6 Signs of Calf Wellness- Understanding Nasal Discharge
A runny nose results from drainage from the nasal passageways. On very hot, dusty, windy, or even cold days or in response to allergens, the sinuses can become inflamed and discharge excess drainage out the nose, even if there is no infection.
When viruses and bacteria infect the sinuses, a head cold is produced and does not affect the lungs. Nasal discharge may be clear, mucus, or pus type. If no fever is present then do not use antibiotics and just let the condition run its course.
A runny nose in conjunction with a fever, cough, and labored breathing may be an indication of pneumonia. Thoroughly evaluate the animal and work with your veterinarian to establish a treatment protocol.
What Is Pneumonia
Pneumonia is an infection that causes inflammation in the lungs. Most commonly this condition occurs in calves 4-5 weeks of age, however it can happen in younger and older animals. The airways in the calf’s lungs are relatively narrow and can become blocked easily. The lungs are heavily segmented and each segment only has one airway entry point. If one entry point is blocked, then the entire segment does not work anymore. The calf will first produce mucus to help clear the airway, which often results in a runny nose, and will produce a fever to fight the infection.
The cause of pneumonia is similar to that for Bovine Respiratory Disease (BRD) complex. Environmental stressors resulting in a compromised immune system allow an initial viral respiratory infection followed by a secondary bacterial infection of the lower respiratory tract. Pneumonia is the most under diagnosed illness as many animals show few signs of disease until they are severely ill.
Infectious pneumonia is more common in bottle fed calves than dam raised calves, and is a common problem in veal calves. Calves raised indoors often have a higher incidence of disease than those raised outdoors. Calves experiencing pneumonia will have decreased rates of gain, may experience permanent lung damage, produce less milk in the first lactation, and are more likely to be culled from the herd.
Control and Prevention
Prevention of pneumonia can be difficult, however proper management can most definitely reduce the incidence of disease.
- Begin by vaccinating cows 3-4 weeks prepartum against specific pathogens dealt with on your farm. This will help build colostral antibodies. Work with your veterinarian to determine which vaccines are best for you to use.
- Feed the calf 5-6% of their body weight in high quality colostrum as soon as possible after birth.
- House newborn calves individually if possible to prevent the spread of disease.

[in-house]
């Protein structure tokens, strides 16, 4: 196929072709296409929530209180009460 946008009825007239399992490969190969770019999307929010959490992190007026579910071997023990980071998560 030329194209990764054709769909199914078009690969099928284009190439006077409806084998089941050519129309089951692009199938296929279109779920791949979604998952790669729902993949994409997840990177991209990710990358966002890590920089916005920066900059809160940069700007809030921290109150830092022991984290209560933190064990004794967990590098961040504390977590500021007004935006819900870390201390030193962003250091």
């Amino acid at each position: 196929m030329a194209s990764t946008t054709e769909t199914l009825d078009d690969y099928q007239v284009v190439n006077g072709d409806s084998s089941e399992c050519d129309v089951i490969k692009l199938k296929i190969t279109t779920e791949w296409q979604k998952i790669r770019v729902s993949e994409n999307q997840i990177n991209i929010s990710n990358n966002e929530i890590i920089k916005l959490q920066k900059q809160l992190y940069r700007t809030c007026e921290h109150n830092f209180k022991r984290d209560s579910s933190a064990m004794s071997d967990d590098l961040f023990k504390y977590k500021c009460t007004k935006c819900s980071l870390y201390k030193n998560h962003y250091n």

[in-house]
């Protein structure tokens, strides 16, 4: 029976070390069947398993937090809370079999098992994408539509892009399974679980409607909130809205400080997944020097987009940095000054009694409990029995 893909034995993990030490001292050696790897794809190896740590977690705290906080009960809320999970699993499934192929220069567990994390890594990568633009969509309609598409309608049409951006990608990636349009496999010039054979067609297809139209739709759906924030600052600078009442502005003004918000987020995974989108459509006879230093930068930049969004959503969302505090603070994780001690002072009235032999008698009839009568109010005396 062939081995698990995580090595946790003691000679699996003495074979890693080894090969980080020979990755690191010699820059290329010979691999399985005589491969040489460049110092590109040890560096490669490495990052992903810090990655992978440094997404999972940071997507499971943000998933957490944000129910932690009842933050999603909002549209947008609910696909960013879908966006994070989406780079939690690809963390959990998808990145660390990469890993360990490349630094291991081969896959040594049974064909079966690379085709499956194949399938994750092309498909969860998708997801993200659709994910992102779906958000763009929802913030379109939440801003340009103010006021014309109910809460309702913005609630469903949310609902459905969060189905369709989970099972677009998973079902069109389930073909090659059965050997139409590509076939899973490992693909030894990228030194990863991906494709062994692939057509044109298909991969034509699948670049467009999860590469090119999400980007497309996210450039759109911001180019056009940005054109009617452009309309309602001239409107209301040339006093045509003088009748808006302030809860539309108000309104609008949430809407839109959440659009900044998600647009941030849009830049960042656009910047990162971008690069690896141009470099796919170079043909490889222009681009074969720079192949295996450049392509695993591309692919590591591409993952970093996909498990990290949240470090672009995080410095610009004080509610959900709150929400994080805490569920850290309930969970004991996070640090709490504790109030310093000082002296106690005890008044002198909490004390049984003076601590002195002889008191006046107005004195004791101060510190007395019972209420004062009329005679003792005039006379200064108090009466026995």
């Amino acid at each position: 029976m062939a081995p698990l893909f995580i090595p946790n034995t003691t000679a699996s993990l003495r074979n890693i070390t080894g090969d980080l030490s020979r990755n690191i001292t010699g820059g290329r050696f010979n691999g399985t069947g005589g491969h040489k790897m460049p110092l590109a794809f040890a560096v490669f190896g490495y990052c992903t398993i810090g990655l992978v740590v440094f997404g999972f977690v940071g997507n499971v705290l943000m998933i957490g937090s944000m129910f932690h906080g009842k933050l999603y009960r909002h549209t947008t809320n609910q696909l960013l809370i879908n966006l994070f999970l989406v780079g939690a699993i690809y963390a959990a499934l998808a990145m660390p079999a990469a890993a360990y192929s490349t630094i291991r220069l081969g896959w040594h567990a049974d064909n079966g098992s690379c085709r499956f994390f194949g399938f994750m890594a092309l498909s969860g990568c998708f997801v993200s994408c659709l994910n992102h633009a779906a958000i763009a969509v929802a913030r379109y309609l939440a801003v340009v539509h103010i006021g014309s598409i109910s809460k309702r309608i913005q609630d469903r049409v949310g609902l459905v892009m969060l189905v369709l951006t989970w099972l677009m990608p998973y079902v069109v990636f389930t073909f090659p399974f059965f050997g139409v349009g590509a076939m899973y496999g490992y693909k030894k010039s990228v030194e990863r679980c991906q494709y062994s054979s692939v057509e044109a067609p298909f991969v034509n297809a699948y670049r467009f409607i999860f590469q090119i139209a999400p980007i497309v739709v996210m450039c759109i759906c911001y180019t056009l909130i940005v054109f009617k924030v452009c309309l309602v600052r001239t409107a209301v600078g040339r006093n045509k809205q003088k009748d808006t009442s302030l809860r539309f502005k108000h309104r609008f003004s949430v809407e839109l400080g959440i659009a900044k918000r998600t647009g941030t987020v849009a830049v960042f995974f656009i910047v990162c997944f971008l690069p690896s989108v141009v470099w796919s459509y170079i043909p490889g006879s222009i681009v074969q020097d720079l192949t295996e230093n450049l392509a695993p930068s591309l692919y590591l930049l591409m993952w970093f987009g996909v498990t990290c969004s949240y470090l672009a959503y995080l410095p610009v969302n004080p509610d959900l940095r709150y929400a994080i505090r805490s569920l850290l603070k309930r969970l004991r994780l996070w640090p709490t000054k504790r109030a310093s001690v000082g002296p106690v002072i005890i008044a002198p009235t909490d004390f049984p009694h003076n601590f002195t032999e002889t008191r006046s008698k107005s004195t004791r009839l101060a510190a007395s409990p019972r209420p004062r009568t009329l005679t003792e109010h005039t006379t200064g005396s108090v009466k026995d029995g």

- Vaccinate calves for respiratory viruses 3-4 weeks before comingling after weaning. When grouping calves before weaning discuss vaccination with your veterinarian, as early vaccination may interfere with passive immunity and an active immune response.
- Keep the first grouping of calves small (<10), and only group animals of similar age.
- Use all in-all out management when preparing housing for grouped calves.
- Proper ventilation to reduce ammonia, and pathogen levels in the air.
In some cases, pneumonia can be caused by aspiration of milk rather than an infectious disease. To ensure calves do not develop aspiration pneumonia, DO NOT cut nipple holes. When nipple holes are cut, the milk flow is too rapid and does not match swallowing speed. The calf can then inhale the milk, which may result in aspiration pneumonia. Instead of cutting nipples, enlarge the vent hole to allow more air intake into the bottle to improve milk flow.
Also ensure that the calf can suckle the bottle comfortably with its nose below its eyes. When calves have to stretch for feed and raise their nose above their eyes, the epiglottis that covers the opening of the trachea becomes out of place, allowing milk to potentially spill into the respiratory tract. Offer bottles at a level that is easy for calves to reach, and place milk pails low enough to allow calves to reach the bottom of the pail without pinching or binding their necks.
Record Keeping and Evaluation
It is very important to keep good observation and treatment records. Keeping a log of any signs of illness that an animal may be showing will aid in early detection of disease. Keeping a log of any treatments given is not only important for tracking withdrawal times, but also for identifying critically ill animals that need to be culled and evaluating success of the treatment protocol.
Work closely with your veterinarian. They can help with employee training, benchmarking, and any adjustments to protocols that may need to be made.
Written by: Mariah Gull, M.S.